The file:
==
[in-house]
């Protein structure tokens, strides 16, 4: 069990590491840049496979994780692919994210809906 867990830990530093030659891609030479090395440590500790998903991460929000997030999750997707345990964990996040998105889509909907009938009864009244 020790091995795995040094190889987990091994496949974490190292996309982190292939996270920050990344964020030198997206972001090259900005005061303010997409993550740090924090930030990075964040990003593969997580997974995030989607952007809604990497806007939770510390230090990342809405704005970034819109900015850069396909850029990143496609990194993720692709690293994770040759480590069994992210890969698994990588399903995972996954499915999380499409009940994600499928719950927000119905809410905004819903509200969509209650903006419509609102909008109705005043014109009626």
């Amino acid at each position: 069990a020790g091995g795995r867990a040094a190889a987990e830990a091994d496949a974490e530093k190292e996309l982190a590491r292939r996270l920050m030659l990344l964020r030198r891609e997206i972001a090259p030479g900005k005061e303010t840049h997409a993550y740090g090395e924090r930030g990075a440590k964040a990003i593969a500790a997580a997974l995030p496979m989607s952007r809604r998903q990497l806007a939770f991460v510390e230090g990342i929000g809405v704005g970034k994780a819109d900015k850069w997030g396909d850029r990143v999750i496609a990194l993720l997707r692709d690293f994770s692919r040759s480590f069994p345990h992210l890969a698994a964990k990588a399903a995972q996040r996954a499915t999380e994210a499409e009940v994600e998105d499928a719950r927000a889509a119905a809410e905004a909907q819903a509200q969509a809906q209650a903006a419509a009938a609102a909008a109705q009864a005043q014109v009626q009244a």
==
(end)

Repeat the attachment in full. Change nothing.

[in-house]
């Protein structure tokens, strides 16, 4: 069990590491840049496979994780692919994210809906 867990830990530093030659891609030479090395440590500790998903991460929000997030999750997707345990964990996040998105889509909907009938009864009244 020790091995795995040094190889987990091994496949974490190292996309982190292939996270920050990344964020030198997206972001090259900005005061303010997409993550740090924090930030990075964040990003593969997580997974995030989607952007809604990497806007939770510390230090990342809405704005970034819109900015850069396909850029990143496609990194993720692709690293994770040759480590069994992210890969698994990588399903995972996954499915999380499409009940994600499928719950927000119905809410905004819903509200969509209650903006419509609102909008109705005043014109009626």
């Amino acid at each position: 069990a020790g091995g795995r867990a040094a190889a987990e830990a091994d496949a974490e530093k190292e996309l982190a590491r292939r996270l920050m030659l990344l964020r030198r891609e997206i972001a090259p030479g900005k005061e303010t840049h997409a993550y740090g090395e924090r930030g990075a440590k964040a990003i593969a500790a997580a997974l995030p496979m989607s952007r809604r998903q990497l806007a939770f991460v510390e230090g990342i929000g809405v704005g970034k994780a819109d900015k850069w997030g396909d850029r990143v999750i496609a990194l993720l997707r692709d690293f994770s692919r040759s480590f069994p345990h992210l890969a698994a964990k990588a399903a995972q996040r996954a499915t999380e994210a499409e009940v994600e998105d499928a719950r927000a889509a119905a809410e905004a909907q819903a509200q969509a809906q209650a903006a419509a009938a609102a909008a109705q009864a005043q014109v009626q009244a």